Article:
Open Letter: Making the DSA proportionate and balanced

October 25, 2021

Dear Members of the European Parliament,

Dear Ambassadors to the EU,

We, the undersigned startup organisations, encourage you to ensure the DSA becomes more proportionate and balanced so that startups can scale-up their innovations to businesses and consumers across the EU. Our members would like to request a meeting or roundtable with you at your earliest convenience to discuss our ambitions and concerns on the DSA.

Startups have the potential to lead the green and digital transition that EU leaders strive for. They support the DSA reform because it can update and clarify the regulatory framework for startups, but are concerned that the regulation will end up being so hard to comply with that it ring-fences big players.

The DSA can bring the E-Commerce Directive into the 21st Century by:

1)  Acknowledging the diversity of the online platform economy with a proportionate approach. We are concerned that what has started as a mission to tackle big platforms will end up making life difficult for smaller platforms. Proposals like a 24h takedown notice, staydown obligations and mandatory random checks are technically very hard or even impossible to implement. Staydown orders, in particular, will not be feasible without infringing on the no-monitoring obligation we strongly support. Ultimately this will make it harder for startups to challenge bigger sharing platforms.

2)  Narrowing the definition of an online marketplace (Art.5(3) and Art.22). The current definition of online marketplaces as “allowing consumers to conclude a distance contract with traders” might include advertisement or even platforms that redirect consumers to third party traders. To ensure legal certainty for our members, we propose clarifying that this only applies to online platforms that allow the consumer to conclude a distance contract with the trader on the online platform.

3)  Ensuring online marketplaces do not become de facto sellers by making them liable for goods sold on their platform. Clear due diligence provisions and Know Your Business Customer provisions (KYBC) should not be linked to liability, upending the way marketplaces work. Our startups all have a vested interest in ensuring their sellers are legitimate and their consumers safe. Moreover, for our members the interplay between all of these different conditions and existing legal regimes (EU Omnibus Directive, Market Surveillance Regulation) is difficult to understand. The upcoming General Product Safety Regulation (GPSR) is a fitting regulation to address opportunities and challenges for online marketplaces, where unintended negative consequences can be avoided.

4)  Giving startups the opportunity to compete with big players with targeted advertising. Many startups run ads, almost all startups use ads to identify their niche and launch a new product or service. Consumers benefit from services powered by targeted ads, including review platforms. Our members constantly work hard to go above and beyond the GDPR requirements, which lays out clear requirements for collecting and processing personal data. Requiring all users to opt-in would effectively cut off a market which has leveled the playing field for small businesses and make it significantly harder for innovative businesses to challenge incumbents.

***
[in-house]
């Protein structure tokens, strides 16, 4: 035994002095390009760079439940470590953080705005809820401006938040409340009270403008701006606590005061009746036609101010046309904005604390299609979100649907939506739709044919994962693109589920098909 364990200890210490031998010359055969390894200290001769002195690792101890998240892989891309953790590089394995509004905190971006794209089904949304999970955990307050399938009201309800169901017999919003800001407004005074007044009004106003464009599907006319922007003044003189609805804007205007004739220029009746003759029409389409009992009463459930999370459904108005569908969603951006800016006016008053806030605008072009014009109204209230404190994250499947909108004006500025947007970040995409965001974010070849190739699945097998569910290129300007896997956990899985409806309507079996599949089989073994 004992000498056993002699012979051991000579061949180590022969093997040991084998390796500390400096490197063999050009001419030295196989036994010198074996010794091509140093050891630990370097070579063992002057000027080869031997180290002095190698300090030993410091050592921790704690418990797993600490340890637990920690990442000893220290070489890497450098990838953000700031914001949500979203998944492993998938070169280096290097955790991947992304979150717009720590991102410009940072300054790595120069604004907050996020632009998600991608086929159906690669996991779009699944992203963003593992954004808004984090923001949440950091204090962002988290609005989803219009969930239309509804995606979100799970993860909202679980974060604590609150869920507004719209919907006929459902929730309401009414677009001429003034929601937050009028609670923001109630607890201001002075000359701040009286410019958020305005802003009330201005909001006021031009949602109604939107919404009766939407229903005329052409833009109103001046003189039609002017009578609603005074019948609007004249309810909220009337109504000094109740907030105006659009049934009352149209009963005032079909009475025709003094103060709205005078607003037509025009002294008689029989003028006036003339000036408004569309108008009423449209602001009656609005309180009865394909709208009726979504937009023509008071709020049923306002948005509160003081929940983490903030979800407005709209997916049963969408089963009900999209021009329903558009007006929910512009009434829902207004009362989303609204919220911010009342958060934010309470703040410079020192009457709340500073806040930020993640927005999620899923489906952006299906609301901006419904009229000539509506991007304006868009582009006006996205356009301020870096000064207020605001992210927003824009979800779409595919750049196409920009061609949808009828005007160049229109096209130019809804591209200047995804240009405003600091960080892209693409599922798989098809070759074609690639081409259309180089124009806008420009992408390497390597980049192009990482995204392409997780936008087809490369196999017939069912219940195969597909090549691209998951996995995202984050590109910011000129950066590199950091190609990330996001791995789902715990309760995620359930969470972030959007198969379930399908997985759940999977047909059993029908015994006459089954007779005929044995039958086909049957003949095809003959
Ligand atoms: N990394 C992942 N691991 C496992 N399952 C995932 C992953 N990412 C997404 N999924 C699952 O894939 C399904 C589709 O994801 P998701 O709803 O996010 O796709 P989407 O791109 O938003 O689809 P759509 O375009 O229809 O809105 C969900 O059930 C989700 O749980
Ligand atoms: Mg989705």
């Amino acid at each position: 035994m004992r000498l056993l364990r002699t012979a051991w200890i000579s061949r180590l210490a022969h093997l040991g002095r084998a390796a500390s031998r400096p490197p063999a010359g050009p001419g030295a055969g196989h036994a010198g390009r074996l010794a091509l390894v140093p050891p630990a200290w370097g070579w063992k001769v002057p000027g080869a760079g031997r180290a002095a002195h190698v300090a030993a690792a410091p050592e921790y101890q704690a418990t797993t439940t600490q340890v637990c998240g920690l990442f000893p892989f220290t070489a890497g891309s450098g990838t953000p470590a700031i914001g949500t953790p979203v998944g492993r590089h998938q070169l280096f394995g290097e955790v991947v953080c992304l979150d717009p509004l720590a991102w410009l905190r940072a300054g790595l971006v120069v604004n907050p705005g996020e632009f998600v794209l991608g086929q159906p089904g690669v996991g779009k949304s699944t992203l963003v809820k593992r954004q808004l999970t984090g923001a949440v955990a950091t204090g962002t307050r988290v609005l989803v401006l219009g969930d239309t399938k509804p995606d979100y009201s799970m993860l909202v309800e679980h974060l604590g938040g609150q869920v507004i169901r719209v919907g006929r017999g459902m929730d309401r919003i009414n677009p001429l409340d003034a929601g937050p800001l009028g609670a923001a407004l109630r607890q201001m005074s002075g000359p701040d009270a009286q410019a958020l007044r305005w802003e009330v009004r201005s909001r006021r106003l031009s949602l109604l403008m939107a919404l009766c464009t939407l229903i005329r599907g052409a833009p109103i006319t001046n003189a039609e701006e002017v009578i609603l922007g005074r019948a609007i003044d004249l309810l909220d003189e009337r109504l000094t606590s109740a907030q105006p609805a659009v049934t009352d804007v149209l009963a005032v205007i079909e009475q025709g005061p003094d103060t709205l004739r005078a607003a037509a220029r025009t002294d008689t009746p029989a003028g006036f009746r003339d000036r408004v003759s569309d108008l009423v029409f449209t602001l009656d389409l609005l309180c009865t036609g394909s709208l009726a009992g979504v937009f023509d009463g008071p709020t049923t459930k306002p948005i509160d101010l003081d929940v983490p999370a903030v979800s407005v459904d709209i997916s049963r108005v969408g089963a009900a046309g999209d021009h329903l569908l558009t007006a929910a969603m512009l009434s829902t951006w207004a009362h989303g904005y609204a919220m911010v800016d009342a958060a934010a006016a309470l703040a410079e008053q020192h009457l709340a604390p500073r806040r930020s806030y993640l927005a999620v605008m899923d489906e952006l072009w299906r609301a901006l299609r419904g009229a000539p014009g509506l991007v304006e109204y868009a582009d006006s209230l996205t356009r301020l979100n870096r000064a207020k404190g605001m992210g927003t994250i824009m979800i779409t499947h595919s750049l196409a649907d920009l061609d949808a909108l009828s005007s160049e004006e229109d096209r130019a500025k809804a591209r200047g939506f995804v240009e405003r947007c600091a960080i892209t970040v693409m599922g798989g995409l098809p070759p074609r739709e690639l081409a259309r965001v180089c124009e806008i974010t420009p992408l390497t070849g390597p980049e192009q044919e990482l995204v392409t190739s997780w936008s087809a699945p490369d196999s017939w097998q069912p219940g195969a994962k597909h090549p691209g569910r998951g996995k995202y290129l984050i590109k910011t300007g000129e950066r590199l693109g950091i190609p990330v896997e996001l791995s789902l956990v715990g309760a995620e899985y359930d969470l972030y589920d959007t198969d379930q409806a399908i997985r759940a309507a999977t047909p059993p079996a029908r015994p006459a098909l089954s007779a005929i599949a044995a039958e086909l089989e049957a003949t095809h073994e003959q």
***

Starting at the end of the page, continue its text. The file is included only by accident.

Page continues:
5)  Designing an out-of-court dispute settlement mechanism that avoids unintended negative consequences. As it stands, the right of content uploaders to such a mechanism for decisions taken by all platforms leaves vulnerabilities for abuse and fragmentation, and could significantly increase costs for startups. If the mechanism is too challenging to implement consumers will not be able to benefit from the many platforms the EU has.

6)  Safeguarding the integrity of the Digital Single Market with a Country of Origin system that will allow our startups to continue scaling up in the EU once, not 27 times. This includes ensuring that a Country of Destination approach is not applied with the enforcement of the DSA. For a small platform, receiving takedown orders from any EU authority based on what is illegal in that Member State is troubling. Consider if Vivino, the successful Danish wine platform, gets a takedown order from one country because a wine label displays a rainbow, a Catalan flag or a homosexual couple. Without a common EU definition of illegal content moving away from the Country of Origin system will tear apart the Digital Single Market.

We hope that you will find time to discuss these pressing issues with us in October. We fully acknowledge that your time is limited at this critical juncture with the DSA, but also feel that getting a DSA that works for startups is an ambition we share and can build on.

We are looking forward to hearing from you and are available if you have any questions.


Peter Kofler, Danish Entrepreneurs and The Frontrunners Alliance Benedikt Blomeyer, Allied for Startups
Travis Todd, Silicon Allee
Csongor Bias, Startup Hungary
Ivan Vasilev, BESCO – The Bulgarian Startup Association
Alisson Avila, Beta-i
Matej Rus, Start:up Slovenia
Calin Sipos, Cluj Startups
Dom Hallas, Coadec
Carlos Mateo, Spanish Startups Association
Martina Fitzgerald, Scale Ireland
Gianmarco Carnovale, Roma Startup
Marta Pawlak, Startup Poland
Rogier Klimbie, Dutch Startup Association
Michal Kardos, Sapie

You can find the PDF here